1 in 3 pets goes missing during their lifetime, and without proper ID, 90% never return home. 67% of pet owners whose dogs go missing identify their dog as a mostly "indoor dog" who never travels. Dogs remain curious into early adulthood, and certain breeds follow their nose and love people enough to find themselves further from home. Microchipping can also assist when determining the right answer in property disputes. Accidents happen, but a microchip for dogs & cats gives the best protection with a permanent ID that can never be removed or become impossible to read. Every month, HomeAgain reunites 10,000 pets with the people who love them. A microchip implant takes just seconds at our clinic, and then your pet has a permanent ID that will last its entire lifetime. HomeAgain TempScan is the only microchip with the benefit of allowing us to measure your pet's body temperature quickly, accurately, and without the use of a rectal thermometer! The final step is to register your pet's microchip with HomeAgain, and we will do that for you in seconds over the internet. We insert the microchip once your pet is 16wks of age during his/her booster visit or discounted spay/neuter visit.
Plan on re-assessing your puppy's enrichment and activity every month based on the puppy's emotional, behavioral, and physical health. Your puppy will grow considerably in both size and learning ability (consider toys, safe chewing/teething items, and monitor your puppy's collar and leads for the correct size). Training should emphasize correct household behavior, basic obedience, and resources for correct learning, play, and separation anxiety prevention—particularly in multiple pet households or households with young children. For more on socialization and developmental steps, please see the below guide on development. There is a LOT of hype online and in varying pet care communities regarding feeding and nutrition for dogs. The Tufts University Cummings Veterinary Center provides a wealth of information on pet food, what to look for, what different pieces of information mean, and more. More specifically, here are their puppy nutrition pages for basic feeding as well as puppies with special needs. We can even safely help you get your pet's food ship to your door via Purina ProPlan Direct our Online Pharmacy, or HillstoHome for the best price without sacrificing value. Please include your cat in your family's emergency action plan! The CDC offers a complete guide and checklist for caring for your pet during times of emergency or disaster--for the love of your dog and the health of your community.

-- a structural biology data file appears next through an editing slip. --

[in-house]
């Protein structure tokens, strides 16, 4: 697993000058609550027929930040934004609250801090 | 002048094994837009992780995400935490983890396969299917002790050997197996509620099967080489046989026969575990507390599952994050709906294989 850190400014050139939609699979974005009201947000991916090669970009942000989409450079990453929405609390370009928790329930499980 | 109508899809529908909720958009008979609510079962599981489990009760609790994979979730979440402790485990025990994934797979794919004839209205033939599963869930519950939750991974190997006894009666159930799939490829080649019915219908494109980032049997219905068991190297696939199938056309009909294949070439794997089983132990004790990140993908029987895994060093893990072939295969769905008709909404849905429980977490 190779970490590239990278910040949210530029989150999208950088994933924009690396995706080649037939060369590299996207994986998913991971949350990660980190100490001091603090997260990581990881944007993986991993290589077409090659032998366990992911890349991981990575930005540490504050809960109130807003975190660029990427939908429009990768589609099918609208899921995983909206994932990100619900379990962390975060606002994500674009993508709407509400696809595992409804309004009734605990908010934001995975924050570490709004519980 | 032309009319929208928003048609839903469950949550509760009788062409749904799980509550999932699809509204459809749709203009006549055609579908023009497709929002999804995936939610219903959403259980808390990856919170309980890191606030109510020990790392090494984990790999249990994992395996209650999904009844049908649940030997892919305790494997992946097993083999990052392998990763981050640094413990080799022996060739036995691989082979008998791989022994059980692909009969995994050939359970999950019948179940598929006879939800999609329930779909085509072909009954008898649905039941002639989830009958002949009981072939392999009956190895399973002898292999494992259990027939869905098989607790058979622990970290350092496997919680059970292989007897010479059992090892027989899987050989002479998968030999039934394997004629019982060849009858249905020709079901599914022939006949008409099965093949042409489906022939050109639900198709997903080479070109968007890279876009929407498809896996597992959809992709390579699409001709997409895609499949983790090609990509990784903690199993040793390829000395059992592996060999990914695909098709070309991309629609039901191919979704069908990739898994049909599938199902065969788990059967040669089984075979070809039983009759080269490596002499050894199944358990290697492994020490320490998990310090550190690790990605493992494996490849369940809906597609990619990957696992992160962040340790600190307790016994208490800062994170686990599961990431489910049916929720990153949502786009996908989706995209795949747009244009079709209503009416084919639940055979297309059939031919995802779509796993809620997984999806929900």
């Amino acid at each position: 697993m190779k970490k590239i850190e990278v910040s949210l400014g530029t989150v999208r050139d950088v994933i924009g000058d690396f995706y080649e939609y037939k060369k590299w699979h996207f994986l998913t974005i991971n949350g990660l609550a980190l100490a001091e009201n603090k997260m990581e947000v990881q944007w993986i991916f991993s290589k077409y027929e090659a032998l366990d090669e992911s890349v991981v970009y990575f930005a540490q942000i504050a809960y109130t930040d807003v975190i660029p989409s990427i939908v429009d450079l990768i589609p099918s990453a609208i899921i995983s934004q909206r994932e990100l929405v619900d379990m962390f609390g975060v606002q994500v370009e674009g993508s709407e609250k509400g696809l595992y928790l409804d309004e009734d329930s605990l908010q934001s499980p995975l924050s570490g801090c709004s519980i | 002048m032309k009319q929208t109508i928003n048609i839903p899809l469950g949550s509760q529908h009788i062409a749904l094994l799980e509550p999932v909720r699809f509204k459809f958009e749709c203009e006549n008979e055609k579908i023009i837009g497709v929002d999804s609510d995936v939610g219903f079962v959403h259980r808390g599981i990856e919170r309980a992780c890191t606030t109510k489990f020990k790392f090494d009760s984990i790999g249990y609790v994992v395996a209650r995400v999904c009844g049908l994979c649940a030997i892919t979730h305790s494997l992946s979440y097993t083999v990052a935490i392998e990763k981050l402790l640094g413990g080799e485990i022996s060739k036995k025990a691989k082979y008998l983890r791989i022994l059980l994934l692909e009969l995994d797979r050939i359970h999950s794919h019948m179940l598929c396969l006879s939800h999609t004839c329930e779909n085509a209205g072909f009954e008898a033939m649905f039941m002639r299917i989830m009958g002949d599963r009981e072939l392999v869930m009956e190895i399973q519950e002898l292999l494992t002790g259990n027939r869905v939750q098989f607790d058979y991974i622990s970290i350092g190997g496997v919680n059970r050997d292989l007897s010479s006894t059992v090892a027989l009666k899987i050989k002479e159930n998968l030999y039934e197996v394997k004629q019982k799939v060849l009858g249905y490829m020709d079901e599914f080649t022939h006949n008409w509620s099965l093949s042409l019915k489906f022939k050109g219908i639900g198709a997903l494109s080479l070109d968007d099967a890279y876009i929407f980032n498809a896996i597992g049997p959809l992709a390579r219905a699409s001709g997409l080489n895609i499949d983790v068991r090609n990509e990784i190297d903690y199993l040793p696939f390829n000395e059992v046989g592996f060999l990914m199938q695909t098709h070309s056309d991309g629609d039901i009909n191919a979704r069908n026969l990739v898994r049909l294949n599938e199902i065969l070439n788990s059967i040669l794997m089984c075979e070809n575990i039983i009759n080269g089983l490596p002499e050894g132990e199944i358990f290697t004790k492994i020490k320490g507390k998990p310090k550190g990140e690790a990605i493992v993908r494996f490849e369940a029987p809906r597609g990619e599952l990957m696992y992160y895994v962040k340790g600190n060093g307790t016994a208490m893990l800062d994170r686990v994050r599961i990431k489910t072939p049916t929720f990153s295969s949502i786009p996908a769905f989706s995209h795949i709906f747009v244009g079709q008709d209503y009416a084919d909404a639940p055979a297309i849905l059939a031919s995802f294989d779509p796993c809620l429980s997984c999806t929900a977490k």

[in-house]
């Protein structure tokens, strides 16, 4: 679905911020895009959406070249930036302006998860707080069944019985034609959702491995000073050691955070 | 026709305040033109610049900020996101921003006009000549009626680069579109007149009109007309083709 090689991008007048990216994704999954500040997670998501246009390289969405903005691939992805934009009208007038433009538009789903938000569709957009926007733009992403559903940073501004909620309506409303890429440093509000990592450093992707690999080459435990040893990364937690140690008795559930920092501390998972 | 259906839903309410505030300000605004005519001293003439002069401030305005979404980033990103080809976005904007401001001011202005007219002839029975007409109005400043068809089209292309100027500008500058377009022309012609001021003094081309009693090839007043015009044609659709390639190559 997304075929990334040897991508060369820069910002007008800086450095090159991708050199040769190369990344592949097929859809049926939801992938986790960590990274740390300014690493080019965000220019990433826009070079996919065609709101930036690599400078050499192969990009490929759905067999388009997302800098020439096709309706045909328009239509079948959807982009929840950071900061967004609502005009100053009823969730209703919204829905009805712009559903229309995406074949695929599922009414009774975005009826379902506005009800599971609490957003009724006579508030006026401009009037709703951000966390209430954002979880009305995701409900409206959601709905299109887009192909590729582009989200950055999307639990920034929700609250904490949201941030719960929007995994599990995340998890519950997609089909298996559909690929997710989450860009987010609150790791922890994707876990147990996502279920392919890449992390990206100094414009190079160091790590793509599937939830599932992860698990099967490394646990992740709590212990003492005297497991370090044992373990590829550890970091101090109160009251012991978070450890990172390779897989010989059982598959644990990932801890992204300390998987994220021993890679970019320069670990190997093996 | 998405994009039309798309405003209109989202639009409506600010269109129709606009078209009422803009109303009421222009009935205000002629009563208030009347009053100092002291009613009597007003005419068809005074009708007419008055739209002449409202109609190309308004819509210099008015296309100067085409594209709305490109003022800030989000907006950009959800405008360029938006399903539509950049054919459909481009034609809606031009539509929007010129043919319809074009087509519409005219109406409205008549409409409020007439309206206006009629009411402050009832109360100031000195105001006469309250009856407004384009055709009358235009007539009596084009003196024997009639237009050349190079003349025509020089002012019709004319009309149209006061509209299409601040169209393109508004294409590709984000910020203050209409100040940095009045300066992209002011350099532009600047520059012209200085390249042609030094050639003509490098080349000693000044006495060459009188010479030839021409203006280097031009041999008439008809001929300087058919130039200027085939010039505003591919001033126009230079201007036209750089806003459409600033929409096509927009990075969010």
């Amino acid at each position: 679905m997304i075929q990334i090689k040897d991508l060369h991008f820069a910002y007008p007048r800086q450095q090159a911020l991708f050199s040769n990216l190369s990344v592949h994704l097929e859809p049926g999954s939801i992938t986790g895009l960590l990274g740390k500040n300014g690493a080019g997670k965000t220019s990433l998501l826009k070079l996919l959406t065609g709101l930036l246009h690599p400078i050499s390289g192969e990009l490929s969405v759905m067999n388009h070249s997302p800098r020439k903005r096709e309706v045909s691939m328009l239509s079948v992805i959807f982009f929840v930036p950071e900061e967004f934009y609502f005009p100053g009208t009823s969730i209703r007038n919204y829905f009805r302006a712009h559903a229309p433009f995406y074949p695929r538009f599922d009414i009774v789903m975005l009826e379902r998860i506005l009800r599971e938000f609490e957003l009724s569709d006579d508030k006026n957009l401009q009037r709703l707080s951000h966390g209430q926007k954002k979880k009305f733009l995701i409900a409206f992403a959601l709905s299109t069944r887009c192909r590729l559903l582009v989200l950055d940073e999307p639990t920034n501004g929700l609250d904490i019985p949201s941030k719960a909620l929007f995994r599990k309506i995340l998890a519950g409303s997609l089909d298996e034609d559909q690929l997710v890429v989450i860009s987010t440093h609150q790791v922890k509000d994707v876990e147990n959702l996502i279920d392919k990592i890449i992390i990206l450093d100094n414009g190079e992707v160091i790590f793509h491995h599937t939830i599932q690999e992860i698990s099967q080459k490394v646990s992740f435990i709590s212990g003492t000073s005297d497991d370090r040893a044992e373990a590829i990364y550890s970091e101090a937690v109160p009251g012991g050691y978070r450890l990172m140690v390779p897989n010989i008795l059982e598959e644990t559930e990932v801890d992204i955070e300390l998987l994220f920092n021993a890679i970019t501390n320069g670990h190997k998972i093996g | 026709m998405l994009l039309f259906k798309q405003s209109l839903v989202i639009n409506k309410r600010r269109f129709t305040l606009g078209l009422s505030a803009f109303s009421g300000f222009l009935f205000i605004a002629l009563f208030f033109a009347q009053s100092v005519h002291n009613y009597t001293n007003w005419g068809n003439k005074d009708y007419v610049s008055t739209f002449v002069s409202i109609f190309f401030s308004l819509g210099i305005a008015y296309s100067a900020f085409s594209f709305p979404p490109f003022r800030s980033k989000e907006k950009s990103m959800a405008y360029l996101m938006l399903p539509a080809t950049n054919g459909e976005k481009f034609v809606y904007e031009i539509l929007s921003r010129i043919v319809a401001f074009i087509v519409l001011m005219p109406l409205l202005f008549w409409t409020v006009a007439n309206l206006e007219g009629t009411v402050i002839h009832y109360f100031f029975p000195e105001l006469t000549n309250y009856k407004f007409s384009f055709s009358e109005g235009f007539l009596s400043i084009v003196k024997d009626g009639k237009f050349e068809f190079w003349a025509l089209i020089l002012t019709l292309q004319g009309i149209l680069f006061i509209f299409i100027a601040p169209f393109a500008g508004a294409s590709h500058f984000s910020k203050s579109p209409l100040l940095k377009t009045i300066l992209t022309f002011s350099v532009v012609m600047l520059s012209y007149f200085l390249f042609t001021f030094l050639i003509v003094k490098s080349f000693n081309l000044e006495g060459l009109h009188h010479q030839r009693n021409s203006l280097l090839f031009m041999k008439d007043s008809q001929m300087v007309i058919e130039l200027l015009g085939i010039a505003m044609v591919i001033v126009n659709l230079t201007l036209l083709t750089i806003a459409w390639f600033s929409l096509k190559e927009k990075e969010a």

There are breed-specific health concerns that can affect the spot’s quality of life. At your visit, your veterinarian will examine the spot from mouth to tail for any breed-related abnormalities. Consider DNA testing for breed identification in mixed-breed dogs to determine risk factors for breed-specific diseases. A genetic health risk assessment can help determine the best life plan information for your dog's senior years.
A lot happens during a puppy's first year. It's hard to believe that a tiny, yipping baby that fits in the palm of your hand or your purse can grow into a full-fledged adult dog in the length of only twelve or 18 months! A typical puppy growth chart shows that the most changes — and the most amazing ones — happen during the first six months. Puppy development involves a lot of stages and milestones as puppies grow into adulthood. Whether you've adopted a puppy and you're wondering when he'll calm down and stop chewing on everything — or you're simply curious about what puppies go through to become full-fledged dogs — this puppy timeline has the answers you're looking for. Check out this puppy developmental timeline to learn when to expect certain milestones on your puppy's journey to becoming a dog.
0-3weeks - Neonatal: Immediately after birth, a puppy should be guided to suckle. The mother passes important antibodies and nutrients to their litter in these first hours and days that support their healthy development. At birth, puppies' eyes are closed, so they cannot see. Puppies are born blind and deaf, with both their eyes and ears sealed shut. For their first two weeks of life, newborn pups experience the world entirely through touch and smell. During the third week their eyes and ears open, giving tiny pups a whole new way to experience life. This is typically because puppies are born without their brains fully developed, unlike other mammals that have longer gestation periods. That being said, a puppy will navigate their way to their mother and littermates using scent and touch for warmth, care, and nutrition. Puppies will spend the majority of their time sleeping at this early stage. It's important that puppies suckle as soon as possible after they are born. Rather than ingesting milk, the puppies ingest colostrum, a substance produced by the mother which supports and enhances the puppy’s immune system. Puppies should be around 1 - 5% of their expected adult weight at birth. Thanks to the nutrition provided by their mother, they will quickly begin to put on weight. How much weight the puppy gains in its first few days is determined by the breed size. Puppies should normally gain around 2 - 4g a day for each kilogram of an adult dog of the same breed. Orphan puppies or puppies who will be unable to nurse from their mother require very special care to survive.